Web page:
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We just had a little bit of snow in Cleveland a couple of days ago. I took the car to work because my wife was off. The AWD with the factory Firestones seemed to be fine, I hit a couple of ice patches without a problem, and encountered slushy condtions that I had no trouble with. Will respond again when it really snows!!!

I grew up in Cleveland and have been driving for 20+ years, winter driving is fun!!!
 

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I replaced the tires and rims on our AWD R/T last week.
We put 16 inch package on the car. Car came with 18 inch.
Tires are 215-65-16 which gave us the same height,
but narrower foot print.

No snow experience yet but soon.


Wilson
 

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I see many refernces to putting 16" tires on to replace the 17" Firestones that came with the car.

Doesn't this throw off the speedometer and mileage calculations?
 

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As long as the rim and tire selection equals the same height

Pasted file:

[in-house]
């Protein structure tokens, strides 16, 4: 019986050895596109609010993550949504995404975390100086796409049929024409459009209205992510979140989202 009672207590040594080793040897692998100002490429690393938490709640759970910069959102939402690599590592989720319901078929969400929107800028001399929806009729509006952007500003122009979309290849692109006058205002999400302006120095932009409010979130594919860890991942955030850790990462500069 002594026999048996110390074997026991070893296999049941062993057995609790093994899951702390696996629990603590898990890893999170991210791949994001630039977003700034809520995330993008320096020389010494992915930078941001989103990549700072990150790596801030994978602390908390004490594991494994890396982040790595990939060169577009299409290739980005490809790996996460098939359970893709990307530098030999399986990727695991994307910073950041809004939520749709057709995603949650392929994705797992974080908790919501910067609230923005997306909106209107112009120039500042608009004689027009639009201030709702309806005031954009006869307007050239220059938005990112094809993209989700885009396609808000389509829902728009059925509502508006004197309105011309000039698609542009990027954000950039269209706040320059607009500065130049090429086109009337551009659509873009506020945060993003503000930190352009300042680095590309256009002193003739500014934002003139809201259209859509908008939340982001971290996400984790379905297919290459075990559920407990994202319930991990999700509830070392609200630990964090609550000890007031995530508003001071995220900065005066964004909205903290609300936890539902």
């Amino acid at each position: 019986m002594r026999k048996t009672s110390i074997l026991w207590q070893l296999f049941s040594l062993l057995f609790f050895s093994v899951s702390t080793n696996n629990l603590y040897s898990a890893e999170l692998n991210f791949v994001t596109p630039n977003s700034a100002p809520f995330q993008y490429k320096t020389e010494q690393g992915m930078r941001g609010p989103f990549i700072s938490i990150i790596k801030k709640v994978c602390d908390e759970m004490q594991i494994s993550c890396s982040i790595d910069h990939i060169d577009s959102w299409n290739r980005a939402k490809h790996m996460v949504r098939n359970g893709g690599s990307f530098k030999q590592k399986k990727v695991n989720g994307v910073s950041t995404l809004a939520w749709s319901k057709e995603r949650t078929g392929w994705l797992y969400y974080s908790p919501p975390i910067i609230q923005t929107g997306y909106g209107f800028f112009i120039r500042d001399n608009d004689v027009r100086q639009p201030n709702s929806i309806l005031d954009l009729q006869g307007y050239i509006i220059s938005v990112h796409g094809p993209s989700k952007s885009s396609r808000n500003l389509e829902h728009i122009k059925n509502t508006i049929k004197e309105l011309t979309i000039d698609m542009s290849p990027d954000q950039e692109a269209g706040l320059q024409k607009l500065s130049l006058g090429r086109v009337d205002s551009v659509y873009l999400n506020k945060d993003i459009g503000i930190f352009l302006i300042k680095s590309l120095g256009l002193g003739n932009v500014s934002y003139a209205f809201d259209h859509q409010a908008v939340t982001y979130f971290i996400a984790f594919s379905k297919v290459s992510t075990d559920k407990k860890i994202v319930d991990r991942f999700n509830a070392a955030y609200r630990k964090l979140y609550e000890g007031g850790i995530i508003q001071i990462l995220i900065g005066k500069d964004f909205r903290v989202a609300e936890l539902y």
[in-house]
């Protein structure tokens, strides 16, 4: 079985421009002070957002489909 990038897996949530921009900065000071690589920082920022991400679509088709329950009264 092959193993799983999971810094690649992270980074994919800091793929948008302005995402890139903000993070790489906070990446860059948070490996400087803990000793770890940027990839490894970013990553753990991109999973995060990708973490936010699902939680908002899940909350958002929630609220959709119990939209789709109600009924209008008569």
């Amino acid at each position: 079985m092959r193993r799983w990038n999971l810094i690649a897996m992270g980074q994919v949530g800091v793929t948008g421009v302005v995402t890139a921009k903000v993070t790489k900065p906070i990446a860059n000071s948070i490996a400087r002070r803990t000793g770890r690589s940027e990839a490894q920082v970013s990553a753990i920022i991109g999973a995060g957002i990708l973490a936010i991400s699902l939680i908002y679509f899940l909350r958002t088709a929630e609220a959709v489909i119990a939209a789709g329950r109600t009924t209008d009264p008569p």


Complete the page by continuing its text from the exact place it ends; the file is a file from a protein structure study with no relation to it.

as the original set up there is no problem.

On 18 rim there is less tire side wall height.
On 16 rim setup there is more tire side wall height.


Wilson
 

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Goodyear Assurance Tires for my Caliber SXT. My dad has them on his car and he said they're very good in winter conditions. We live on a hill that gets steep with twists and turns and his car never got stuck on the bottom of the hill last winter. I just wanted good tires that I wouldn't have to keep changing. That kills your wheels, especially if you have the aluminum wheels like I do. The wheels on my Stratus R/T were basically really crappy looking from changing the tires around all the time. So we'll see how well they do once it starts really snowing here.

I have also noticed that since its gotten colder here in NY that I've gone from getting 28/29 MPG to 24/25 MPG.